March Madness Graduation Rates Show A Major Race Issue
Despite sunny headlines of overall success, gap between white and African-American players has widened
Double-taking while reading the following Associated Press wire story headline is entirely understandable: “Sweet 16 teams experiencing all-time high academic success.” Unfortunately, one need only peruse the numbers more carefully to realize that rosy summation masks a widening racial divide.
The Institute for Diversity and Ethics in Sport (TIDES) at the University of Central Florida compiled the Academic Progress Rate (APR) of all 32 Division I men’s and women’s hoops teams still alive in March Madness. The findings: 31 of those teams all have an APR of 960 or better which, in less byzantine terms, means that the majority of each program is retaining the majority of their athletes in school while they maintain their academic eligibility and progress toward a degree. (Schools with a four-year APR average of less than 930 are ineligible for tournament play.)
Six women’s programs, including world-beating top seed UConn, are all graduating 100 percent of their players while two men’s teams—Butler and Kansas—are also perfect on that count. Only three men’s teams don’t have a graduation success rate (GSR) of at least 70 percent: UCLA and UNC (50 percent each) and Oregon (38 percent).
The Ducks are the academic laggards on all counts: their men’s team is responsible for the one sub-960 APR (945), and their women’s program is also last in graduation rate at 79 percent.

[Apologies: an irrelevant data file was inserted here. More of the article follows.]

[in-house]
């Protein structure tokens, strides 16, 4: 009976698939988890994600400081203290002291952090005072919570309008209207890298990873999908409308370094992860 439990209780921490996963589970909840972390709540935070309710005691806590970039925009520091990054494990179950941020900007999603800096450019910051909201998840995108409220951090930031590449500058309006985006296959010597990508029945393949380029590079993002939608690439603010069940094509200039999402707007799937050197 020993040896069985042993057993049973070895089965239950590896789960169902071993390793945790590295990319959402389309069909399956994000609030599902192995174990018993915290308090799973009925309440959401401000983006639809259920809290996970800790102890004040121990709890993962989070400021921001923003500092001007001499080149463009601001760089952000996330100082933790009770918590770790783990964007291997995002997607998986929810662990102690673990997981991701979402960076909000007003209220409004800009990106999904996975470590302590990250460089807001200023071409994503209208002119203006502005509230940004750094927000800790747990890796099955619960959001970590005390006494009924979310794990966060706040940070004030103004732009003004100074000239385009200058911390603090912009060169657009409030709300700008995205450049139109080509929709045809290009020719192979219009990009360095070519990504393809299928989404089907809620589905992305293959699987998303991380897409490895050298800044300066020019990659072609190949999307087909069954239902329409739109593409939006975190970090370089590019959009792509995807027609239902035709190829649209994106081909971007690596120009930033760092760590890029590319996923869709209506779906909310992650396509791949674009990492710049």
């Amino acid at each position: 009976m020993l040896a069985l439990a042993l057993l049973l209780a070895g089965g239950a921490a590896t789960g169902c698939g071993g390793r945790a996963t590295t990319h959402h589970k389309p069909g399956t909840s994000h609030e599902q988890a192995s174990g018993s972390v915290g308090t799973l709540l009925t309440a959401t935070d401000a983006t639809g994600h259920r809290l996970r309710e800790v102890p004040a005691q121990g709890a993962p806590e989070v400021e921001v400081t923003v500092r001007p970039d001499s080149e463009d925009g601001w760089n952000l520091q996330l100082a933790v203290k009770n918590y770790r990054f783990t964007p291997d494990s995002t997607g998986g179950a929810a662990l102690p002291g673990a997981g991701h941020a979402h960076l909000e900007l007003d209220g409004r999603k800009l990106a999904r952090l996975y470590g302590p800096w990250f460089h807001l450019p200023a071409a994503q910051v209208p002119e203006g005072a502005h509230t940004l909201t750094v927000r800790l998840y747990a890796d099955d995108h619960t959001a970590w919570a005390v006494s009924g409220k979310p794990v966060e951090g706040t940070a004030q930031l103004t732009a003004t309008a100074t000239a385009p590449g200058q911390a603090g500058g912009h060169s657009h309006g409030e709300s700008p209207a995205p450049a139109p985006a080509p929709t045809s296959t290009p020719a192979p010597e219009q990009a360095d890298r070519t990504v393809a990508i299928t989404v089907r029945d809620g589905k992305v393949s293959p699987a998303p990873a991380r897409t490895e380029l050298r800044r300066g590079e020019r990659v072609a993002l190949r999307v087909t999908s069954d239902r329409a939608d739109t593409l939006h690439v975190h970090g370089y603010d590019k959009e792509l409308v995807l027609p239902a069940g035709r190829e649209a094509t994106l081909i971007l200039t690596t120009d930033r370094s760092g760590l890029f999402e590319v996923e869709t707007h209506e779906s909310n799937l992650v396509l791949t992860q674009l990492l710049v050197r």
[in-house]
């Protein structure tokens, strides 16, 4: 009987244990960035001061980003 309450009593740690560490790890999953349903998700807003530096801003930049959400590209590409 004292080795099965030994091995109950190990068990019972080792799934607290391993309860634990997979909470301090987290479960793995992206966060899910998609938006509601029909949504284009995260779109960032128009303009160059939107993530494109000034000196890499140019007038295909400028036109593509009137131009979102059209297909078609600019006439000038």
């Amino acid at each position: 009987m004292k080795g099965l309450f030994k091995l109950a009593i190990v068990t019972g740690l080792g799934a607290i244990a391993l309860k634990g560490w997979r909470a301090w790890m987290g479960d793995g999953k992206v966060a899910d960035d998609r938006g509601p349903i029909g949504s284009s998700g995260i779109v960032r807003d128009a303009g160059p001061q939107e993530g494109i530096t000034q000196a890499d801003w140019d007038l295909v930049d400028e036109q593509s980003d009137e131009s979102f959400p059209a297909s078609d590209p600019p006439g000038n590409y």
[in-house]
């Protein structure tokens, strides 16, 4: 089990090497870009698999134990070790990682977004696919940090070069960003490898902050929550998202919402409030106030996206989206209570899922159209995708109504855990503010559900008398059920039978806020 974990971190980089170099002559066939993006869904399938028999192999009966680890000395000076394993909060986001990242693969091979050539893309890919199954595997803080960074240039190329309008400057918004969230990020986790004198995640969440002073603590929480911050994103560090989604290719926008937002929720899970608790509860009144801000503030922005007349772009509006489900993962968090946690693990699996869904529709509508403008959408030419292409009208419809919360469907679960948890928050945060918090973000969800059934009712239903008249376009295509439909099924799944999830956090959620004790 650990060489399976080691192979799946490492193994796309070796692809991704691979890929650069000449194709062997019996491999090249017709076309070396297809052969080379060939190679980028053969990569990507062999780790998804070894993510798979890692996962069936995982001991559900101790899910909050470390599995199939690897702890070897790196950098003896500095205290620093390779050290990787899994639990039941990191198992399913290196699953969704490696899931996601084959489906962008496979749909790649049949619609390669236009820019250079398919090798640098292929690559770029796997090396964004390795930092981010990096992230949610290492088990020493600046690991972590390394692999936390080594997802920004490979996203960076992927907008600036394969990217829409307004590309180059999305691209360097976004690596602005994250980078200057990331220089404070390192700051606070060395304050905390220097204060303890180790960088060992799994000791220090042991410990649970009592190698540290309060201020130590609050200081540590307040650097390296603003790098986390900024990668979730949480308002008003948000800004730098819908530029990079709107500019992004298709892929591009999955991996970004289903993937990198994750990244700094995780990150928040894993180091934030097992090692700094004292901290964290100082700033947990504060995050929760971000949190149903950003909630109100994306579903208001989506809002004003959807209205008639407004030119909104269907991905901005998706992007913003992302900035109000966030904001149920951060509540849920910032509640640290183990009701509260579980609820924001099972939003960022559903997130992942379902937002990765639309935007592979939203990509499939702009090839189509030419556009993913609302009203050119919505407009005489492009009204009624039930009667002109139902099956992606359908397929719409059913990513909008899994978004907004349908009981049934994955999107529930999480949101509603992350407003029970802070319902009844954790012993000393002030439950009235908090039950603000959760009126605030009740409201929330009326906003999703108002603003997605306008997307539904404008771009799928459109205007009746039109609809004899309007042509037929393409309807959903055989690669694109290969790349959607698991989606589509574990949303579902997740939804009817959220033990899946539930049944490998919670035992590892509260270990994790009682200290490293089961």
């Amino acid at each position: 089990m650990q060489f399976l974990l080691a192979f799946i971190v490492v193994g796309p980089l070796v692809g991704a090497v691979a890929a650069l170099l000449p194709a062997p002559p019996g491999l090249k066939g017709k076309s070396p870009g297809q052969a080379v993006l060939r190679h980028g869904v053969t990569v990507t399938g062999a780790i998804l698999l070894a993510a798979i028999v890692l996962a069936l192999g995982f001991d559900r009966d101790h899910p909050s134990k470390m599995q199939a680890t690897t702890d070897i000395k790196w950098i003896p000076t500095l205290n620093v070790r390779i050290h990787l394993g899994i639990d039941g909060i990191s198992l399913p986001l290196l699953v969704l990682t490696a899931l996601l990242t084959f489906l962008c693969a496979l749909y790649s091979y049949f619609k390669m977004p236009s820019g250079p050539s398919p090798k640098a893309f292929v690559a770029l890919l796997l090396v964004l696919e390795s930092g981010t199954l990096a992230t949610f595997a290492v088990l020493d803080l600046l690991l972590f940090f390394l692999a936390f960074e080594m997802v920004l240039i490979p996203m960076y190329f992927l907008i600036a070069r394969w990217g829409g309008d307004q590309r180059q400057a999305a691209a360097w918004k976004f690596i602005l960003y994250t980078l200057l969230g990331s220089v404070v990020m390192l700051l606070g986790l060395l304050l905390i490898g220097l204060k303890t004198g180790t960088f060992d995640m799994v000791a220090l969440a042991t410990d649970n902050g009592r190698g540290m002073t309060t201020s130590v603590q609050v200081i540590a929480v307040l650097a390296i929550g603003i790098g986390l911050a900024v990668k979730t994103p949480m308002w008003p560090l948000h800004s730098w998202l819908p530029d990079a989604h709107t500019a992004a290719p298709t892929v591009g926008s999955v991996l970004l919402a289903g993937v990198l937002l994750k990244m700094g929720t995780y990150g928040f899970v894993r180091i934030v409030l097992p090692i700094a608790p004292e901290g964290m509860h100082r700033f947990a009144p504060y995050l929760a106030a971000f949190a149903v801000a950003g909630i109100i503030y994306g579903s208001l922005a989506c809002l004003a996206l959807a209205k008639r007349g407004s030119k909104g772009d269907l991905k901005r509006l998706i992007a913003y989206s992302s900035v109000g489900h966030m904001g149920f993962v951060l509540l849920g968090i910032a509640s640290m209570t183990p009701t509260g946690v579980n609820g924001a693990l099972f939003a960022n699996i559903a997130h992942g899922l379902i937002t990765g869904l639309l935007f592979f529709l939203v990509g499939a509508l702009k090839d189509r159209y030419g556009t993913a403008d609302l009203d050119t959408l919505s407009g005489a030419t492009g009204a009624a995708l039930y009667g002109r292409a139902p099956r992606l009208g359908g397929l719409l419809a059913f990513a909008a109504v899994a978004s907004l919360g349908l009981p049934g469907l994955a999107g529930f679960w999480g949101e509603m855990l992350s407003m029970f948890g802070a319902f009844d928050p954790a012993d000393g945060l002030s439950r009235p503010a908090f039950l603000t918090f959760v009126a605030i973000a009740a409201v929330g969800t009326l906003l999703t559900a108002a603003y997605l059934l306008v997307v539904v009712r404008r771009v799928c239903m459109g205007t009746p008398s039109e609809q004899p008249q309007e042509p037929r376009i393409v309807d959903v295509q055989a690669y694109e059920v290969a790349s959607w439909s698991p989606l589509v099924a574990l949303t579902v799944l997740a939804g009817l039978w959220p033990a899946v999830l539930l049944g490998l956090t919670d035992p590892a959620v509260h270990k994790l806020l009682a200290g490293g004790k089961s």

Dig deeper into the data, however, and one will find a major area for improvement that undermines much of the overall success. The TIDES study indicated that the discrepancy between white male and African-American male graduation rates was a “cavernous” 18 percent: 95 percent for white men, 77 percent for African-American men. Among women, the chasm persists but is narrower: the same 95 percent graduation rate for white female players and 88 percent for African-American women.
“For the second straight year, academically this is the sweetest Sweet 16 ever,” Richard Lapchick, the Ph.D. director of TIDES, said in a release. “Nonetheless, we still need to further close the gaps between the GSR of white male and female basketball student-athletes and African-American male and female basketball student-athletes.”
A TIDES study earlier in the month encompassing all 68 men’s tournament teams found a similar gap in graduation rates among white players (93 percent) and African-American players (74 percent). The 19-percent difference was one point higher than in 2016, marking the first increase since 2011.
“The most troubling statistics in our study is the increasing in the already large disparity between the GSR of white basketball student-athletes and African-American basketball student-athletes,” Lapchick said in that paper. “As bad as it has been, it was at least getting better. Equally bad is the news that the GSR rate for African-American basketball student-athletes has declined for the first time. The 2017 report sounds an alarm of reversed progress and points to a need for increased vigilance regarding the disparity between white and African-American student-athletes.”
And that should be the takeaway of all this academic data. It’s hard to crow about overall numbers when such a problem persists. In this case, the sum should be seen as less than its parts.